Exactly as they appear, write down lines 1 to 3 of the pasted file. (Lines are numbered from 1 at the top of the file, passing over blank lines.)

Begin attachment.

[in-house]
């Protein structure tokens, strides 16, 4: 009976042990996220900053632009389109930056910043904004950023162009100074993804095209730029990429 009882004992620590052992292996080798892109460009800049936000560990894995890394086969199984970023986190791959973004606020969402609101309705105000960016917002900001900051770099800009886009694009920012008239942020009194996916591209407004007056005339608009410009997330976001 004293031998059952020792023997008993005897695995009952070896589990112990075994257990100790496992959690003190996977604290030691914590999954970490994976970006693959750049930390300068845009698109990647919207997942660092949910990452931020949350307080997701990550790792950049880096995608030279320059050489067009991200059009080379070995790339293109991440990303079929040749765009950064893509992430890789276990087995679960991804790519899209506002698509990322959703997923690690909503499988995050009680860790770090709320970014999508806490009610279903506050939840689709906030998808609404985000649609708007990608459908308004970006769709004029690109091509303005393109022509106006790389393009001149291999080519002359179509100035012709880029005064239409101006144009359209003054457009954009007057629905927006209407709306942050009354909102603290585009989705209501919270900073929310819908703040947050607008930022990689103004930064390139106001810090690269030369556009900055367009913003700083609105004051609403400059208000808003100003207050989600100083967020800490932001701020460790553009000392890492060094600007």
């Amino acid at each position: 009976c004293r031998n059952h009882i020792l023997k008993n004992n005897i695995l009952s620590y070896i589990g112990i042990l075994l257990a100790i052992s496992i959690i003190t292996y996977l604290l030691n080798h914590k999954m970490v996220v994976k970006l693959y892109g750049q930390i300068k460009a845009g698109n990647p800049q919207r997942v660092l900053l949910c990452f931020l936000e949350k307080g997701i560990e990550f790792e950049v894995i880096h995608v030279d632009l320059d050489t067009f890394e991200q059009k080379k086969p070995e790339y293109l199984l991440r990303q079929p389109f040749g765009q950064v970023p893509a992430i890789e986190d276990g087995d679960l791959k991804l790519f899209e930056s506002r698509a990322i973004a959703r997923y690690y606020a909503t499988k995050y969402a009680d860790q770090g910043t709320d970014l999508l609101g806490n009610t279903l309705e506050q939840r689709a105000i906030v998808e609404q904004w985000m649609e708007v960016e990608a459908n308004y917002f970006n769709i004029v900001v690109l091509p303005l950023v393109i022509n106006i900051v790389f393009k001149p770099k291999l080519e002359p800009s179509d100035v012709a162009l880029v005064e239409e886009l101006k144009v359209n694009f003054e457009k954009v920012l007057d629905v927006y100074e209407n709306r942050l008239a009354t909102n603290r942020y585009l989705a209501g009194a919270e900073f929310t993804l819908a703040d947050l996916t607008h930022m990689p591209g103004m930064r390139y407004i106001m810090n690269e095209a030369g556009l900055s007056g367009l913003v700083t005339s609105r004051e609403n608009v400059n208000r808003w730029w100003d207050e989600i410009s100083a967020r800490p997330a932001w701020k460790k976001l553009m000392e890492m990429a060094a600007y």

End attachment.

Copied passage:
[in-house]
């Protein structure tokens, strides 16, 4: 009976042990996220900053632009389109930056910043904004950023162009100074993804095209730029990429 009882004992620590052992292996080798892109460009800049936000560990894995890394086969199984970023986190791959973004606020969402609101309705105000960016917002900001900051770099800009886009694009920012008239942020009194996916591209407004007056005339608009410009997330976001 004293031998059952020792023997008993005897695995009952070896589990112990075994257990100790496992959690003190996977604290030691914590999954970490994976970006693959750049930390300068845009698109990647919207997942660092949910990452931020949350307080997701990550790792950049880096995608030279320059050489067009991200059009080379070995790339293109991440990303079929040749765009950064893509992430890789276990087995679960991804790519899209506002698509990322959703997923690690909503499988995050009680860790770090709320970014999508806490009610279903506050939840689709906030998808609404985000649609708007990608459908308004970006769709004029690109091509303005393109022509106006790389393009001149291999080519002359179509100035012709880029005064239409101006144009359209003054457009954009007057629905927006209407709306942050009354909102603290585009989705209501919270900073929310819908703040947050607008930022990689103004930064390139106001810090690269030369556009900055367009913003700083609105004051609403400059208000808003100003207050989600100083967020800490932001701020460790553009000392890492060094600007």
């Amino acid at each position: 009976c004293r031998n059952h009882i020792l023997k008993n004992n005897i695995l009952s620590y070896i589990g112990i042990l075994l257990a100790i052992s496992i959690i003190t292996y996977l604290l030691n080798h914590k999954m970490v996220v994976k970006l693959y892109g750049q930390i300068k460009a845009g698109n990647p800049q919207r997942v660092l900053l949910c990452f931020l936000e949350k307080g997701i560990e990550f790792e950049v894995i880096h995608v030279d632009l320059d050489t067009f890394e991200q059009k080379k086969p070995e790339y293109l199984l991440r990303q079929p389109f040749g765009q950064v970023p893509a992430i890789e986190d276990g087995d679960l791959k991804l790519f899209e930056s506002r698509a990322i973004a959703r997923y690690y606020a909503t499988k995050y969402a009680d860790q770090g910043t709320d970014l999508l609101g806490n009610t279903l309705e506050q939840r689709a105000i906030v998808e609404q904004w985000m649609e708007v960016e990608a459908n308004y917002f970006n769709i004029v900001v690109l091509p303005l950023v393109i022509n106006i900051v790389f393009k001149p770099k291999l080519e002359p800009s179509d100035v012709a162009l880029v005064e239409e886009l101006k144009v359209n694009f003054e457009k954009v920012l007057d629905v927006y100074e209407n709306r942050l008239a009354t909102n603290r942020y585009l989705a209501g009194a919270e900073f929310t993804l819908a703040d947050l996916t607008h930022m990689p591209g103004m930064r390139y407004i106001m810090n690269e095209a030369g556009l900055s007056g367009l913003v700083t005339s609105r004051e609403n608009v400059n208000r808003w730029w100003d207050e989600i410009s100083a967020r800490p997330a932001w701020k460790k976001l553009m000392e890492m990429a060094a600007y």